YANKTON, D. T., June 21.The jonng men at
Spotted Tail camp are just concluding their
annual sun dance and the barbarous festival
has been one of more than ordinary success.
Forty-eight candidates passed through the ter
rible ordeal of self torture and are entitled to
full diplomas ot warnoas of unquestioned
biavery. The candidate for honors cut two
longitudinal slits down each breast, one end of
a lariat is passed under the stup of skin and
the flesh left between the incision and lightly
tied. The other end is made fast to
the top of a high pole. The candidate then
throws himself backwards with his weight
upon the lariat and the dance goes on until
the flesh gives way. Should he fail to break
loose the manner prescribed or should he
faint during the operation, he is foiever dis
graced. The sun dance, just closed, was held
about fiftv miles back from the Missouri river
and was witnessed by about 7,000 Indians and
twenty-five whites. Old bpotted Tail was
master of ceremonies, and fiom
the efficient manner in whioh he
performed Vis inoantationa, and flourished his
mvstic wand fiom wnich dangled the scalp of
a woman, one would not suppose him to
be the civilized red man who is carried upon
the Government pay roll. Once a year Spot
has his fun. The sun dance has closed and the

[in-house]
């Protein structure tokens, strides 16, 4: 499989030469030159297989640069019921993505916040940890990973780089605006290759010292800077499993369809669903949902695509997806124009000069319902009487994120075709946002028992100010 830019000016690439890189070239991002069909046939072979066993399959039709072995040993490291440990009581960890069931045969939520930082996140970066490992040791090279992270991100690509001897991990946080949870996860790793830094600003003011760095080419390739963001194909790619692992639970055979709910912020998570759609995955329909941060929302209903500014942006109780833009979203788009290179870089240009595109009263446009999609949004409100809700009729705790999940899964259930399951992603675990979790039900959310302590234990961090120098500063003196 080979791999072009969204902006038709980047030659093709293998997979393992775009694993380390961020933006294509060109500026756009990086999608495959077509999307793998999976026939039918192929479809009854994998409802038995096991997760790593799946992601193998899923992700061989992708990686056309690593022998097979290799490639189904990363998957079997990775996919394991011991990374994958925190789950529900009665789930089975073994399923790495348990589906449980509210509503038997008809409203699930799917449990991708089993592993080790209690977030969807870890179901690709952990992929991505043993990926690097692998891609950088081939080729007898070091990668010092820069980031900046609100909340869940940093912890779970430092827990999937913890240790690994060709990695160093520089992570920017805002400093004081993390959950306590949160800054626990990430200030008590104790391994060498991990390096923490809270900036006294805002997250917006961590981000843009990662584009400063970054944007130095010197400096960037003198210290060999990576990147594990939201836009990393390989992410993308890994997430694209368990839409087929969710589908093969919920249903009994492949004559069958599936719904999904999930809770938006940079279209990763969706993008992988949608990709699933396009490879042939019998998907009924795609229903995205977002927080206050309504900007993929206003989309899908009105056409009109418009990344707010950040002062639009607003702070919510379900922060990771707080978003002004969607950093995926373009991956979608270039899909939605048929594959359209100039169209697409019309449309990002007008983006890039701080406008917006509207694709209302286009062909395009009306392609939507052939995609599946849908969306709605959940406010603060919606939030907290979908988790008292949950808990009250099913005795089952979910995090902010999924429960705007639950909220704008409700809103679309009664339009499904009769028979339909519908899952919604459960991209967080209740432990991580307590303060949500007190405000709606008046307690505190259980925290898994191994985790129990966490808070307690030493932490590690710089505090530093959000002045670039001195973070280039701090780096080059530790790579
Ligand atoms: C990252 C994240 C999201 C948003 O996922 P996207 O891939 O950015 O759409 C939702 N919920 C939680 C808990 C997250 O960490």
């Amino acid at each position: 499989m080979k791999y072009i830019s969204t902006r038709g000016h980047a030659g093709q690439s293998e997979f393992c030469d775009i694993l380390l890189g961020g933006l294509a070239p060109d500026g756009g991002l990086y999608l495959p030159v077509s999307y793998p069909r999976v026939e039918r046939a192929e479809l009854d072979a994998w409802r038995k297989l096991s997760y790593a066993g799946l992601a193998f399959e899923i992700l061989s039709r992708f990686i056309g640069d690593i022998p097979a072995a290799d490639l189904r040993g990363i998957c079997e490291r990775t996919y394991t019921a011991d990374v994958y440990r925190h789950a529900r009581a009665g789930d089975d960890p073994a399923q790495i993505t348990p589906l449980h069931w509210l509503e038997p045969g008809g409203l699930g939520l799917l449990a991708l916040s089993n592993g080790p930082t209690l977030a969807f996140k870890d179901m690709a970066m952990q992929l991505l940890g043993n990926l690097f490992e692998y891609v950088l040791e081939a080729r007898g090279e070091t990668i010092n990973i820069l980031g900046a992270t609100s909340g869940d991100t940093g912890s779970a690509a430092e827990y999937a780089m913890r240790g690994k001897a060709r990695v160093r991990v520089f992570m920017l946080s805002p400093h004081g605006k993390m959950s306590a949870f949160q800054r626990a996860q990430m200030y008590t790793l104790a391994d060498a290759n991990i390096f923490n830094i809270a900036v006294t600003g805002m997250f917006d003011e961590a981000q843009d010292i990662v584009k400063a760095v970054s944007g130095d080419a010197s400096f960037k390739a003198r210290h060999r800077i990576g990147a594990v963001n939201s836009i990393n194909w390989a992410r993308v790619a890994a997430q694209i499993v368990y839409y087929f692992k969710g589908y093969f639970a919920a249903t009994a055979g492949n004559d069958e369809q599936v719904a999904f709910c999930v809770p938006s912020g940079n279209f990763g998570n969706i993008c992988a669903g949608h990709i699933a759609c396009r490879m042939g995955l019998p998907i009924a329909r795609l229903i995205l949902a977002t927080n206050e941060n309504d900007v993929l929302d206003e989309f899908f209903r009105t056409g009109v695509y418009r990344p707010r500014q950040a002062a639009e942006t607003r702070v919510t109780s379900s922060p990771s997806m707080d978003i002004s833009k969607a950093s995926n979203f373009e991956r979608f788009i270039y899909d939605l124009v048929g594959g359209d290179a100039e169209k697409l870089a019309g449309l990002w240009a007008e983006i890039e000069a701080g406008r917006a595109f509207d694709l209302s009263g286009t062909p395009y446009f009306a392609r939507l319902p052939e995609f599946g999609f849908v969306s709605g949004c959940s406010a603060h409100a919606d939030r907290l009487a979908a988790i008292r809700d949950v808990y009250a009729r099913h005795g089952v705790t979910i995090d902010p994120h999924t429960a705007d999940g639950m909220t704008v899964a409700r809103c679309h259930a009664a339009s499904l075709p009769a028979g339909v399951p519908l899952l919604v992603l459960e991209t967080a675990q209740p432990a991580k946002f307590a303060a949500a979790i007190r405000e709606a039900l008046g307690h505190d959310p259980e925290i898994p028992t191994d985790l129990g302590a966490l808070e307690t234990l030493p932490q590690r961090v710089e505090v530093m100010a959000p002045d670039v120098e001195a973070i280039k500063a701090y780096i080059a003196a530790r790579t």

Spotted Tail's Indians are now ready for
government to move them to a new agency
John Gimwell 15 years of age, residing in
Yankton, was kicked to death by an Indian
pony Wednesday.
The Idaho Indian War.
SAN FRANCISCO. June 21.A Silver City dis
patch says the stage road between here and
Wmnemucca is clear of hostiles. Jerry Wm
nemuoca and other friendly Piutes who have
been the hostile camps recently, bays the
Bannocks claimed they had then killed thirteen
whites and had three of their own Indians
killed. Three white men were killed and
bum in a cabin near Stein mountain re
oently. The Malheur reservation Indians were
behaving worse than the Bannocks, slaughter
mg every animal that came within their reach.
Gen. Howard is still at Malheur City.
THE SMUATIOV.
SAN FRANCISCO, June 21. Boise City di6
patch says Parties from Fort Hall and Lemhi,
via Wood river and Big Camas prairie, report
having seen 200 Indians on Wood river, about
200 miles east of this place, who claim to be
friendly, and on their way to Fort Hall agency
These Indians stated that James A. Demosey,
a white man who has an Indian wite,
who has lived many years with the Indians and
who was with the hostiles in the lava beds at
the commencement of tne outbreak had been
killed by the paity before they left the lava
beds on their raiding tour. Small
parties of Indians and horses in
larger bodies are daily discovered
in the country bordering the overland stage
road. These Indians are no doubt scouts and